We’re told in simple terms and lengthy quotes that words carry the authority to influence others, often much more than intended. But what about sales? Does the way you say something make a difference? Of course it does.
The problem is we fall into the ruts of using the same sales phrases pitch after pitch. And often, the phrases we use the most are the ones that sabotage our sales.
If your numbers aren’t as high as you think they should be, maybe you’re guilty of using one of these, dare we say “stupid,” phrases that create challenges which just shouldn’t be there.
The good news is, once you pinpoint the habit, you can turn it around with some easy alternatives.
1. When can you sign the contract?
Who really wants to sign a contract? Nobody. If you bring up this phrase, you’re creating a challenge that doesn’t have to exist. The word “contract” creates anxiety because it is a power word. Don’t put a spotlight on it.
Instead say something like, “When you get a chance, do you mind signing this so we can get the ball rolling?”
It’s not about sugar coating the contract, but rather not making it more significant than it has to be. When people make too many decisions, they can get “decision fatigue” and just stop deciding anything after a certain point.
So try not to make the contract a big decision point. When it’s in the natural flow of your conversations, it becomes less of a crisis and you’re more likely to get the commitment.
2. When can you meet?
Don’t ask. Again, it’s another decision that becomes too big. It’s too open-ended and too vague.
Instead have a few time options in your back pocket. Suggest, “How about Thursday at 3?”
Now, they just have to say yes.
3. This isn’t a sales call.
People automatically assume you’re lying when you plug in this phrase. A different approach puts you and your prospect on much better terms.
Instead discuss their pain point directly. You can say, “Hey, I just want to get some time with you to cover how our clients have founds savings in (pain point).”
Or you can be even more direct and say, “You guys have been listed as one of our perfect candidates. We know you’re spending way too much money on (pain point).”
Once you uncover the pain, you know how to sell. Just go ahead and talk about how you’re going to fix the problem.
4. Is this a good time?
When you ask this question, you give the prospect an easy way out. They’re more likely to reply with, “No, I’m busy right now,” because they don’t want to deal with something else.
People also tend to mismatch, or say the opposite of what is presented to them. So when you open with, “Is now a good time?” the likely response is, “It’s a bad time.” However, if you ask, “Hey, did I get you at a bad time?” they may mismatch it and say it’s a good time.
Instead skip this question altogether. If it’s a bad time, let them bring it up.
5. I don’t know.
Sure, you may not know the answer to everything, but this phrase signals you don’t know your product (which is not something you want to indicate to a potential client).
Instead reply to any unknowns with, “That’s a question I haven’t heard before, but I can get the answer to it.” Yes, that’s just another way to say, “I don’t know,” but it lets you follow up without making them doubt your product knowledge.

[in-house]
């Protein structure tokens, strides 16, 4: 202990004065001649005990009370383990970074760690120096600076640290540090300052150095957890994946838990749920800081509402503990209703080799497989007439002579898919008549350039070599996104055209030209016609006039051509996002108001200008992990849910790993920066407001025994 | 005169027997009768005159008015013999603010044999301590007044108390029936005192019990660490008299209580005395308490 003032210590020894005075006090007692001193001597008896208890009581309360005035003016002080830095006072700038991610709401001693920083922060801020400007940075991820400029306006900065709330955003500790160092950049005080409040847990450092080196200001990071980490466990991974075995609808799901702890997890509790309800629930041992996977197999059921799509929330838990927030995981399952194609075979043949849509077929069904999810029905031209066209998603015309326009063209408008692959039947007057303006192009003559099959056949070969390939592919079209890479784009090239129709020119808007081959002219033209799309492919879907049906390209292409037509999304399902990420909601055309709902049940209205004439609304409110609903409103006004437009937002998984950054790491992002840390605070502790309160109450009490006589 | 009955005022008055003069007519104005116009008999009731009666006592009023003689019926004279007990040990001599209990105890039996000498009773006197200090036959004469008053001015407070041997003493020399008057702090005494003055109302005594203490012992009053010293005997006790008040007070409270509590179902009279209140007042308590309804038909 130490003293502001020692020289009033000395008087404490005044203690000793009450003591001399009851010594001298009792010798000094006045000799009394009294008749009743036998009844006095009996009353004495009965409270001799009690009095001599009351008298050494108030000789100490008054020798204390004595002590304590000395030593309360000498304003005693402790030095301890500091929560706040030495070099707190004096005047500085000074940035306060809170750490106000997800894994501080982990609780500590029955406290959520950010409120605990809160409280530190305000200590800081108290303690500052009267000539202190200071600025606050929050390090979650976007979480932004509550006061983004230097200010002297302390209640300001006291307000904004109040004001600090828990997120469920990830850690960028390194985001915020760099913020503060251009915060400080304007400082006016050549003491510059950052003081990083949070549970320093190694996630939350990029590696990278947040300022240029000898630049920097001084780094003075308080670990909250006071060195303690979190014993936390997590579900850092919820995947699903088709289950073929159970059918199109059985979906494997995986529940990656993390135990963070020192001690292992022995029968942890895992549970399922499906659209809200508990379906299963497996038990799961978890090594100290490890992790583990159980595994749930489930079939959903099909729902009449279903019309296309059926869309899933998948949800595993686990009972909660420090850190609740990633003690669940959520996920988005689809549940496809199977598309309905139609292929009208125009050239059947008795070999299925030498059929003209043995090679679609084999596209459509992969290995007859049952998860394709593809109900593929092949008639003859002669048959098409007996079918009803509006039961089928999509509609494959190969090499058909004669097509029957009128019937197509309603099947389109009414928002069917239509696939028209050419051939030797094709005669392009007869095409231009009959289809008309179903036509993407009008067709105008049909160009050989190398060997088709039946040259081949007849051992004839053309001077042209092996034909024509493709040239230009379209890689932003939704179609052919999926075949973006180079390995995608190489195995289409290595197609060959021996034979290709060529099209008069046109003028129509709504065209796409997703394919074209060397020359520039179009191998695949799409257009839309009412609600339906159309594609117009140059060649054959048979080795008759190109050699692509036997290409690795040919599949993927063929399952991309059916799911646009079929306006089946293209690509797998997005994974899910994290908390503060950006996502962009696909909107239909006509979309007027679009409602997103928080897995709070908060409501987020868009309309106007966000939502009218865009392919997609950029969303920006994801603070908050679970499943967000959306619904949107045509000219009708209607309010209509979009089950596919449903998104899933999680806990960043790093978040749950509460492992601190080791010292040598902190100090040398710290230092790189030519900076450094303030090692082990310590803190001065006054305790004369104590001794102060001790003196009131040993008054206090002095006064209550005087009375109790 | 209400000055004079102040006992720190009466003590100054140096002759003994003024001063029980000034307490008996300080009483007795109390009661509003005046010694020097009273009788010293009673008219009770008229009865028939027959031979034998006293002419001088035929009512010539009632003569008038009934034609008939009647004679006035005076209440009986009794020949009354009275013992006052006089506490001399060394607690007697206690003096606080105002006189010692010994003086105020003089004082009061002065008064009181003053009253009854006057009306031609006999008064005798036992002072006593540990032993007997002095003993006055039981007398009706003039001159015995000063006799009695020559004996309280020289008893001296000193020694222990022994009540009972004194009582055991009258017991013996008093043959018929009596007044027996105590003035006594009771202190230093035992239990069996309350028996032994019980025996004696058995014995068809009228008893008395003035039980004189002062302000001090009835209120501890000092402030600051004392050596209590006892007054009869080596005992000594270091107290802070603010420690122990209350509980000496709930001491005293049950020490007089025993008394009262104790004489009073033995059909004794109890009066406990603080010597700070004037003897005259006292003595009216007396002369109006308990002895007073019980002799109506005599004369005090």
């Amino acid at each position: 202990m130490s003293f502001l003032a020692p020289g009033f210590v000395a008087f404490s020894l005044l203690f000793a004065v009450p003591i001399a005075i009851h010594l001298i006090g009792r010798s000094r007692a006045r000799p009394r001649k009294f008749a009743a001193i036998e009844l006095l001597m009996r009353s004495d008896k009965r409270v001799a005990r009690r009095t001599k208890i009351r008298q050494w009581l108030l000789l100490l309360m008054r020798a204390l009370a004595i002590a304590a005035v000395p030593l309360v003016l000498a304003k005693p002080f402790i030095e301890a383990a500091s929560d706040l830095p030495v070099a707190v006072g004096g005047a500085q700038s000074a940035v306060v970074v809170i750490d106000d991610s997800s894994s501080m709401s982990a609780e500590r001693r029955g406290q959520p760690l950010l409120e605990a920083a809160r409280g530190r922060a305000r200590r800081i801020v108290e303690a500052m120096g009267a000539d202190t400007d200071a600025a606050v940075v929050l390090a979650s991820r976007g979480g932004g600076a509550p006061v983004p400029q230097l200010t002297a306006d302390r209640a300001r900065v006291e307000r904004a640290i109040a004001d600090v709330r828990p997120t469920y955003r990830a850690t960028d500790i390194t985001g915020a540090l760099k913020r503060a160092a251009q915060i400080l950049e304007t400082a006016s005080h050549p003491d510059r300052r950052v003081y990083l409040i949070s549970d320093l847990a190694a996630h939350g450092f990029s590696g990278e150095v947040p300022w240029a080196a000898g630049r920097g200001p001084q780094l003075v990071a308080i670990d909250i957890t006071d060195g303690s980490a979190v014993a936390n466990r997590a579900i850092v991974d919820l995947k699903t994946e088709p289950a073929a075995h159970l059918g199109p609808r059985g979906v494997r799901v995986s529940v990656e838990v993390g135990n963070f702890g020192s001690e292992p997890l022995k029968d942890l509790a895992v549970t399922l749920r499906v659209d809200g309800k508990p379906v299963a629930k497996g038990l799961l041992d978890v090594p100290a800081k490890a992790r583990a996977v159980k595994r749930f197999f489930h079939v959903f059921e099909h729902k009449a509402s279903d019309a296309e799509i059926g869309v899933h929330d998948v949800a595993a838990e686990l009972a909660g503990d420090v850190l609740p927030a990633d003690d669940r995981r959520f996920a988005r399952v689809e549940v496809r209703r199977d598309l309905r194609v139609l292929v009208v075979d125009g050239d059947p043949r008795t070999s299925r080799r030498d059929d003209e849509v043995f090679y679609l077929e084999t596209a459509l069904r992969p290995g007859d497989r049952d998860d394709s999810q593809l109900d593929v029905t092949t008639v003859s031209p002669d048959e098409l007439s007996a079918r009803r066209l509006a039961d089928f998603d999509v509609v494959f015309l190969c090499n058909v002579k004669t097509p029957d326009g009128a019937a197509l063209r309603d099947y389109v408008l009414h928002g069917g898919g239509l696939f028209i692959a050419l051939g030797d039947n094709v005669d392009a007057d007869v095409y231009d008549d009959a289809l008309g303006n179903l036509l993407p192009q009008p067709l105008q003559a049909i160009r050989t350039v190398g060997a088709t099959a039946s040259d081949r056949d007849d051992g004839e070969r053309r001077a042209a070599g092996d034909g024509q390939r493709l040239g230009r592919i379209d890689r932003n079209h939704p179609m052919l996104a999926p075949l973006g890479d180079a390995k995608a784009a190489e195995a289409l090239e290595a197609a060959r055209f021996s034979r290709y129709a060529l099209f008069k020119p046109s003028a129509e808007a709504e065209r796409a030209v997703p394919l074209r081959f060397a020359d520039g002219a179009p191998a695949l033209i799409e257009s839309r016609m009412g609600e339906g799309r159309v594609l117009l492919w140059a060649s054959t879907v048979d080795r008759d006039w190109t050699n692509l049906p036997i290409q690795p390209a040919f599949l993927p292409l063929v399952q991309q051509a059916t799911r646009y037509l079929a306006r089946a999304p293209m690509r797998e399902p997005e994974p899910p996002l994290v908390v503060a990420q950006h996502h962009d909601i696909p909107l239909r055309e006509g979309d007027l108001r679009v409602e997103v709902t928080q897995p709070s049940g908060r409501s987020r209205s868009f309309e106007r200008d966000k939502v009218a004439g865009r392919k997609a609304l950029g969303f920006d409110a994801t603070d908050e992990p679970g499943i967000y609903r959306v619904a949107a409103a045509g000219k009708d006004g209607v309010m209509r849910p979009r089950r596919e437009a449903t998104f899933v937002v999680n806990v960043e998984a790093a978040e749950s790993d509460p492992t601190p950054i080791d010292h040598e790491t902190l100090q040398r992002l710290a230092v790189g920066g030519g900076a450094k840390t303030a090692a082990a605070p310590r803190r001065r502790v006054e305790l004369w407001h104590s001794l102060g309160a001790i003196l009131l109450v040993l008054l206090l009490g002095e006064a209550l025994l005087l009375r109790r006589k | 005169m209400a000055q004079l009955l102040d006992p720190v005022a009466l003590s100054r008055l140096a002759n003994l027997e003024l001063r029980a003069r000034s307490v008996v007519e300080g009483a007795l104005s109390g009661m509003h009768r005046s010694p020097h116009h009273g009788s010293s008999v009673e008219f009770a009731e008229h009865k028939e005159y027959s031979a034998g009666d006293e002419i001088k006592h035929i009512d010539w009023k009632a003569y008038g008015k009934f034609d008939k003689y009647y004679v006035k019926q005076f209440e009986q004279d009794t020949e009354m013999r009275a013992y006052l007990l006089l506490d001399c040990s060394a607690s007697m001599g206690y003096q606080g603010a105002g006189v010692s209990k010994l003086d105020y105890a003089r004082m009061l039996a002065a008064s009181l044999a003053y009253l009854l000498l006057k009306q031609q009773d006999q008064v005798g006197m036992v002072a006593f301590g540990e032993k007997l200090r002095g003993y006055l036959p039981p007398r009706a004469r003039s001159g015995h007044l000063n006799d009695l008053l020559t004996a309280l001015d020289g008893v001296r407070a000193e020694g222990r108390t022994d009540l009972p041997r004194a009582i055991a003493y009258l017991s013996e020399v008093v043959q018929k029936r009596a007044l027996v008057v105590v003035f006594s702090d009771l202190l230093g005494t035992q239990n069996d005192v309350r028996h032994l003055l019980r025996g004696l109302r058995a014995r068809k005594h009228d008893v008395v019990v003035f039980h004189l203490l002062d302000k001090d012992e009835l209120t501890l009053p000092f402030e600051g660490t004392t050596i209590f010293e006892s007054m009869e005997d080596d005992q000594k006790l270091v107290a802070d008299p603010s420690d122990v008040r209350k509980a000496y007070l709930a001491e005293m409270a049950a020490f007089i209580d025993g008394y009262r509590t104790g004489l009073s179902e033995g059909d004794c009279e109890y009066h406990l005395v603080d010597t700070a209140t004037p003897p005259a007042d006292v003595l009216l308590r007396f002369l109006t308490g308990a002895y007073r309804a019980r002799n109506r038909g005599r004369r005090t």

6. I’m going to be honest with you.
They will probably wonder, “Have you not been honest with me until now?” When you use this phrase, you make them question everything else you’ve told them. Plus, you give that false facade of friendship before you’ve built the trust. Don’t try to be buddy/buddy too soon.
Instead always be honest and build the relationship over time. Then they’ll believe that you’re being honest with them.
7. We take care of our customers! Our service is unmatched!
These cliches fall on deaf ears. They’re so overused, the customer places no value in them. It doesn’t make you any different than the competition.
Instead, if you want to highlight your customer care, tell them, “If you ever question whether we treat our customers well, we’ll provide testimonials you can call to verify our performance.” That’s a different, more provable way of showing your great customer service.
8. Just checking in…
Your intentions may be good, but you’re asking for a response without providing anything valuable in return.
Instead give them useful information. Maybe say, “Hey, I came across this new information the other day I thought you’d find helpful…”. Then you can talk about the reason you needed to touch base.
9. Are you the decision maker?
You insult the person you’re speaking with when you ask them this question directly. However, as a salesperson, you still need to find out who makes the decisions so you can pitch accordingly.
Instead ask, “Before we get started with our meeting, is there anybody else in the organization who needs to see this information to make a final decision?” That way you open the door for them to tell you about any other decision makers.
Whether you’re calling, emailing, or talking to someone in person, eliminating these phrases makes a big difference in your sales numbers. With CallProof, you can track and identify these (and other) trends on your recorded calls.
Are you familiar with other phrases that kill sales? Share them in the comments below!